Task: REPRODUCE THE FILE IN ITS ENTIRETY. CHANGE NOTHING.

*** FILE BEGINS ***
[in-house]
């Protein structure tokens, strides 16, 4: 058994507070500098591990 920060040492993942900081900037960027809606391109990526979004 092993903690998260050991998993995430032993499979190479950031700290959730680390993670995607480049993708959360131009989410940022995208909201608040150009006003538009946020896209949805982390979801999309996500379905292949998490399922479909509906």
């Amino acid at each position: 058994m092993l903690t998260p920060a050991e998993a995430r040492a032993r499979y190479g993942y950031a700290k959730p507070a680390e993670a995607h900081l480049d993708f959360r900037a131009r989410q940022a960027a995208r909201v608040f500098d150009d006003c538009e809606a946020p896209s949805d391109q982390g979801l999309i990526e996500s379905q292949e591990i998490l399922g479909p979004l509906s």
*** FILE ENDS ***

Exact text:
[in-house]
């Protein structure tokens, strides 16, 4: 058994507070500098591990 920060040492993942900081900037960027809606391109990526979004 092993903690998260050991998993995430032993499979190479950031700290959730680390993670995607480049993708959360131009989410940022995208909201608040150009006003538009946020896209949805982390979801999309996500379905292949998490399922479909509906």
């Amino acid at each position: 058994m092993l903690t998260p920060a050991e998993a995430r040492a032993r499979y190479g993942y950031a700290k959730p507070a680390e993670a995607h900081l480049d993708f959360r900037a131009r989410q940022a960027a995208r909201v608040f500098d150009d006003c538009e809606a946020p896209s949805d391109q982390g979801l999309i990526e996500s379905q292949e591990i998490l399922g479909p979004l509906s």